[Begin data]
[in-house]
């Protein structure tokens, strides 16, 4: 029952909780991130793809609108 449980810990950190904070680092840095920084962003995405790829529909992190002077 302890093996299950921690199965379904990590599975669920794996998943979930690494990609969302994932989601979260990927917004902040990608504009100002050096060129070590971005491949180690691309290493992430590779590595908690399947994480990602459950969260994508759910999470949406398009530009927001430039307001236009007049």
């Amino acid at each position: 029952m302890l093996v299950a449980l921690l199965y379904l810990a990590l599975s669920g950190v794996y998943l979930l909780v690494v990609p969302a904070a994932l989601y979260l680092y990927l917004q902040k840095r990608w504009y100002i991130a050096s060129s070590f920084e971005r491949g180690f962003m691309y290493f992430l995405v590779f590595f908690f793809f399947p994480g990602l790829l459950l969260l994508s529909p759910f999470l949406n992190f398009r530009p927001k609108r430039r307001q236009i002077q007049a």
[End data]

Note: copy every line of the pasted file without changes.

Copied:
[in-house]
């Protein structure tokens, strides 16, 4: 029952909780991130793809609108 449980810990950190904070680092840095920084962003995405790829529909992190002077 302890093996299950921690199965379904990590599975669920794996998943979930690494990609969302994932989601979260990927917004902040990608504009100002050096060129070590971005491949180690691309290493992430590779590595908690399947994480990602459950969260994508759910999470949406398009530009927001430039307001236009007049």
């Amino acid at each position: 029952m302890l093996v299950a449980l921690l199965y379904l810990a990590l599975s669920g950190v794996y998943l979930l909780v690494v990609p969302a904070a994932l989601y979260l680092y990927l917004q902040k840095r990608w504009y100002i991130a050096s060129s070590f920084e971005r491949g180690f962003m691309y290493f992430l995405v590779f590595f908690f793809f399947p994480g990602l790829l459950l969260l994508s529909p759910f999470l949406n992190f398009r530009p927001k609108r430039r307001q236009i002077q007049a």